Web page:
Dueñas v. Life Care Centers of America, Inc. (10/21/2014)

October 31, 2014

Arizona Court of Appeals Division One Holds That (1) Beneficiaries’ Wrongful Death Claims Are Not Subject to Arbitration Agreements Entered Into by Decedent, and (2) Where Parties Enter Into a Series of Transactions, Each with Separate Arbitration Agreements, the Court May Determine Whether a Dispute Arising from a Specific Transaction Is Subject to Arbitration.

Maria Aspeitia was admitted four times into Glendale Care Center as a respite-care resident.  Aspeitia’s daughter, acting as her legal representative, signed arbitration agreements with the nursing home on behalf of her mother before Aspeitia’s first two admissions.

Following Aspeitia’s death, her daughter, now acting as special administrator of Aspeitia’s estate and on behalf of Aspeitia’s statutory beneficiaries, brought an action in superior court against Glendale Care Center for wrongful death and for abuse, neglect, and exploitation under the Adult Protective Services Act (“APSA”).  The court granted defendant’s motion to dismiss, finding that all claims were subject to arbitration.

On appeal, the court first rejected plaintiffs’ arguments that the arbitration agreements were procedurally or substantively unconscionable and unreasonable and determined that the agreements were enforceable.  Nonetheless, the court found that neither the wrongful death claims nor the APSA claims were subject to arbitration.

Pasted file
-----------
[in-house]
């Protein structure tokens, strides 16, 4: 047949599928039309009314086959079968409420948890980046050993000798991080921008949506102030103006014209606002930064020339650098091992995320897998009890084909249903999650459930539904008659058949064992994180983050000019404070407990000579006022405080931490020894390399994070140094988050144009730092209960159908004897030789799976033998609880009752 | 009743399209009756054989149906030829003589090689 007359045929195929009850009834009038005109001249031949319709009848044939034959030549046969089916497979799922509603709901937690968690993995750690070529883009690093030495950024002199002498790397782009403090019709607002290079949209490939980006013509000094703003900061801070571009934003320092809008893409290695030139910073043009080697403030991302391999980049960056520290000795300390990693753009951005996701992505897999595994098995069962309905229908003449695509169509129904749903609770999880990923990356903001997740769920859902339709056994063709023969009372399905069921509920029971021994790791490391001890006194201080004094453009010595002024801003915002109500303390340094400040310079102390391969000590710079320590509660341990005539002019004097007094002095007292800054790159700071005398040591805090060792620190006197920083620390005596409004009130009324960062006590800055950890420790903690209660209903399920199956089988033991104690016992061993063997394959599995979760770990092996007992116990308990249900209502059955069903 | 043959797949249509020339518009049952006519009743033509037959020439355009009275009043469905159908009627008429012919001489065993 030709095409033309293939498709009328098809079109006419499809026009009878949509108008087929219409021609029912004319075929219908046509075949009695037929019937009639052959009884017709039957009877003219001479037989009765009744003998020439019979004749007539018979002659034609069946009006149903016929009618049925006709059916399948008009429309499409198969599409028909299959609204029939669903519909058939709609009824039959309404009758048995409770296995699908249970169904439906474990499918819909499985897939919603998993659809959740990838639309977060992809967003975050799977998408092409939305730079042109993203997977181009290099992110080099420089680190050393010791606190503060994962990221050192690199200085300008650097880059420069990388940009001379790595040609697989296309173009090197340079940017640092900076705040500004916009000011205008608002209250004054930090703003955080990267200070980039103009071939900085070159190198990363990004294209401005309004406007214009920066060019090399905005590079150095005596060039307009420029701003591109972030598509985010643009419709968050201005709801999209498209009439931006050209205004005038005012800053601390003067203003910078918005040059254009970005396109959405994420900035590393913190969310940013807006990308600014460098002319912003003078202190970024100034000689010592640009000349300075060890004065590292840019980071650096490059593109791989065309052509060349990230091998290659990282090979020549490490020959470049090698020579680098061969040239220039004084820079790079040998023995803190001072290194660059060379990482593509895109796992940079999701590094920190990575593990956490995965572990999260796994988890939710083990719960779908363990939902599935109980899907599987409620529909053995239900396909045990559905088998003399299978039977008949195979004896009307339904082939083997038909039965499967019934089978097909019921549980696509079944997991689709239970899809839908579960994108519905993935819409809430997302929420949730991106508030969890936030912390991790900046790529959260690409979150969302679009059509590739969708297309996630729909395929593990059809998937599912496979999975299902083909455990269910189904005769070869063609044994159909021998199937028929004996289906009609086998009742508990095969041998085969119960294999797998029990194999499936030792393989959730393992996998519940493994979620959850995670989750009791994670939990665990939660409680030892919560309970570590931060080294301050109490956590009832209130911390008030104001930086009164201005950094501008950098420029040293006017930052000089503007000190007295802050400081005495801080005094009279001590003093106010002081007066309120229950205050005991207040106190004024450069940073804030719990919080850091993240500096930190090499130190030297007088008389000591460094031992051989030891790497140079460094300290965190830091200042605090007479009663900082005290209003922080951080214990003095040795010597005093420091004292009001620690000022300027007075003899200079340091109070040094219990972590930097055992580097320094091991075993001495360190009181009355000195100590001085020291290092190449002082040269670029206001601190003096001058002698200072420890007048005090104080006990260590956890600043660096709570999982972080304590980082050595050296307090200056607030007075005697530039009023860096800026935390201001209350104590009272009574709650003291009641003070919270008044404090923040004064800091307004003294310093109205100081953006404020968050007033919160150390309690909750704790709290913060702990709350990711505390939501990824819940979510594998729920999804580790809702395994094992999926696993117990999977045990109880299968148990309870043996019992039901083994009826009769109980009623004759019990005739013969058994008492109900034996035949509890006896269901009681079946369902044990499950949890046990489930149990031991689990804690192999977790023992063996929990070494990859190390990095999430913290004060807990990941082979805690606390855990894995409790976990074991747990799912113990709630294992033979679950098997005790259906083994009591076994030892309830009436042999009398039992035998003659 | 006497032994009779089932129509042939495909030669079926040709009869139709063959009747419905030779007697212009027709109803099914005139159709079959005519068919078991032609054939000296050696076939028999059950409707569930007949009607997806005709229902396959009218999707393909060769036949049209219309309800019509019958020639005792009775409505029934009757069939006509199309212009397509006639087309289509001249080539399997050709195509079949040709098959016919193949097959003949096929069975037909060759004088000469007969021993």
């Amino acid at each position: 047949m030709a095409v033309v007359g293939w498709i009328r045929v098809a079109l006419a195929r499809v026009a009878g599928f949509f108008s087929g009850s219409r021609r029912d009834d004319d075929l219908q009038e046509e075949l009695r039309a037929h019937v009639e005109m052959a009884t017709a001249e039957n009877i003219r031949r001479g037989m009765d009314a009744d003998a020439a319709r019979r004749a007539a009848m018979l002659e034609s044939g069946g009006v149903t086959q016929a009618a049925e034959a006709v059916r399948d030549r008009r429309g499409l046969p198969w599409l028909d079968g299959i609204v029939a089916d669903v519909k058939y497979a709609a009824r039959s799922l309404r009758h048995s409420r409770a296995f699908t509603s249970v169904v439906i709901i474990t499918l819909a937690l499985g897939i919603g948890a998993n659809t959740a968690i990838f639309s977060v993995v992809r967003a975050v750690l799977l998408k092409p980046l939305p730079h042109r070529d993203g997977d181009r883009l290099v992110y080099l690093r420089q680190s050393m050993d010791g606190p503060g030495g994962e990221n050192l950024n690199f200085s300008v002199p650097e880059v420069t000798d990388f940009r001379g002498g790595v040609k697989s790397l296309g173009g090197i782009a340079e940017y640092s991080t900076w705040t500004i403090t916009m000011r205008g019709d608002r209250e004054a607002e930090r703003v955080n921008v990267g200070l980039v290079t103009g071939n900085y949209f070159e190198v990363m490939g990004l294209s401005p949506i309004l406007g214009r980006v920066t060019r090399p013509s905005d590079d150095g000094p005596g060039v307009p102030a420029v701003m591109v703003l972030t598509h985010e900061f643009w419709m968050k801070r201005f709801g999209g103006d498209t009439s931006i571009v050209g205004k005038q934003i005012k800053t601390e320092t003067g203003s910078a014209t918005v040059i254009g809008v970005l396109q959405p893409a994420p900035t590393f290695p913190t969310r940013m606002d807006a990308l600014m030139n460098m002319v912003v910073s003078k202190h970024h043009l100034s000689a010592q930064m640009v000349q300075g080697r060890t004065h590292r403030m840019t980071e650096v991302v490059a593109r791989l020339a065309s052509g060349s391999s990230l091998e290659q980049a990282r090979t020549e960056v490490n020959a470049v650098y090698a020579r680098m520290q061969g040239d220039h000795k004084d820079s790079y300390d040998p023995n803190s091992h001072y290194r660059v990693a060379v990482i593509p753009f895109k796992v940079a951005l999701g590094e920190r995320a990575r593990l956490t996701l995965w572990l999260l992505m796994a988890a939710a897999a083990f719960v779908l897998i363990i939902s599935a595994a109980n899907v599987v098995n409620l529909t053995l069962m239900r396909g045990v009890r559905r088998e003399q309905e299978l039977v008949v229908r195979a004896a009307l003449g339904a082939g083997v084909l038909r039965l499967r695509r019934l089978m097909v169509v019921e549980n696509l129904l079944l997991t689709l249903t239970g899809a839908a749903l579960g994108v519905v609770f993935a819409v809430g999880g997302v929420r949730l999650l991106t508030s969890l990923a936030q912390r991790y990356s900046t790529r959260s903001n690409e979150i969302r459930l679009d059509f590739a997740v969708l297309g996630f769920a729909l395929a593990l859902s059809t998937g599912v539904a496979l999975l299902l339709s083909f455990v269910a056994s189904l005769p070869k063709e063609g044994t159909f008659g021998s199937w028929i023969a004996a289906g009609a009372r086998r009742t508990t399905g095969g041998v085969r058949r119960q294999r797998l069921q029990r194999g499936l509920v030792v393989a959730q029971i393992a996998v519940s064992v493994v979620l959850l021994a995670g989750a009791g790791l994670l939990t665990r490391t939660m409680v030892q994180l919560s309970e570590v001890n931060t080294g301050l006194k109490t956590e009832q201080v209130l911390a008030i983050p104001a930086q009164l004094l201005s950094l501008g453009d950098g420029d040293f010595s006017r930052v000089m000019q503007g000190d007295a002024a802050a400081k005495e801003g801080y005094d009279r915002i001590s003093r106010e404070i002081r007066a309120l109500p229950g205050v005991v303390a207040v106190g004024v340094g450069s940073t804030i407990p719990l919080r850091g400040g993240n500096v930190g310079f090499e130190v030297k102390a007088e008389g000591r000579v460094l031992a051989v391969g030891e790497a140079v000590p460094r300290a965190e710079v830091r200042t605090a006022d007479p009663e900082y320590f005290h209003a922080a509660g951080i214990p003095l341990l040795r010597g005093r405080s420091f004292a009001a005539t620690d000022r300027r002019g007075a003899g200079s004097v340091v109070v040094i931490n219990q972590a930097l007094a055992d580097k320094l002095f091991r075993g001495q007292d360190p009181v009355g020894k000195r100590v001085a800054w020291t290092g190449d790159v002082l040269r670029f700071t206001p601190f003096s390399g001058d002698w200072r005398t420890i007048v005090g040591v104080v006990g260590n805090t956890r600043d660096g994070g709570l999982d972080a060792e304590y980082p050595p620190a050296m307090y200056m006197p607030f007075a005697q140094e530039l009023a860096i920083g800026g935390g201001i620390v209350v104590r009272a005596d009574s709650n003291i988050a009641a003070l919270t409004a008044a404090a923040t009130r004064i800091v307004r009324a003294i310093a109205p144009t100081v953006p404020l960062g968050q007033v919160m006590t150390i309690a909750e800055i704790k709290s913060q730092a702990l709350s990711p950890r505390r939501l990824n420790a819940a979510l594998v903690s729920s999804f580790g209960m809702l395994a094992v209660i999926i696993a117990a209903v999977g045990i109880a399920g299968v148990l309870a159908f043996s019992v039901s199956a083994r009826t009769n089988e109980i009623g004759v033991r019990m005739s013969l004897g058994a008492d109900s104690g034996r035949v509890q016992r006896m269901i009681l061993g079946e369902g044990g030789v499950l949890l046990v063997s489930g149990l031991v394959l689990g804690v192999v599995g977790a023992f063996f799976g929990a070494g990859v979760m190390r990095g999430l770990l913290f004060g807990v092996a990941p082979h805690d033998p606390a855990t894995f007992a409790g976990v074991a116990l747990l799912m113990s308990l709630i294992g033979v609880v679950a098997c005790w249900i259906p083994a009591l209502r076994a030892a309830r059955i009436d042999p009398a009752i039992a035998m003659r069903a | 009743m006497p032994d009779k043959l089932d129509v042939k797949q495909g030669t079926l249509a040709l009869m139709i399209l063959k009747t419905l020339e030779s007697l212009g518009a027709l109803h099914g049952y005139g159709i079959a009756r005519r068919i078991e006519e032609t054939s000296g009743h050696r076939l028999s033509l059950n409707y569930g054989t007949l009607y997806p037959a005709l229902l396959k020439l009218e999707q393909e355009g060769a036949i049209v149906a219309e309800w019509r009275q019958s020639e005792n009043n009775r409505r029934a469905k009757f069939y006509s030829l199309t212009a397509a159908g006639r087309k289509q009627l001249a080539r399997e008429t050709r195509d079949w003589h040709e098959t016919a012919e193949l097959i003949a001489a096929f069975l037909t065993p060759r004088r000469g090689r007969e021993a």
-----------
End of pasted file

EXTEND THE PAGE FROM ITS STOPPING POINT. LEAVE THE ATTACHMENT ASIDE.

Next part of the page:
The court held that because wrongful death claims are distinct claims sustained by the named beneficiaries and are not derivative of the decedent’s rights, the beneficiaries are not bound by the decedent’s agreement to arbitrate.  As for plaintiffs’ APSA claims, the court determined that part of the alleged unlawful conduct occurred during Aspeitia’s third and fourth visits to the nursing home, which were not governed by any arbitration agreements.  The court rejected defendant’s argument that the arbitration agreements that Aspeitia’s daughter signed during her mother’s first and second visits to the nursing home should also apply to her third and fourth visits, instead construing the term “stay” in the agreements to mean “each distinct period of residency.”

The court accordingly reversed and remanded the superior court’s dismissal of the wrongful-death claim and its dismissal of the portion of the APSA claim that arose from the third and fourth visits.  Chief Judge Johnsen added that the question of the scope of the two arbitration agreements should have been decided in the first instance by the arbitrator, not the court, but nonetheless concurred in the opinion.

Judge Swann authored the opinion of the Court, which Presiding Judge Gemmill joined and Chief Judge Johnsen specially concurred.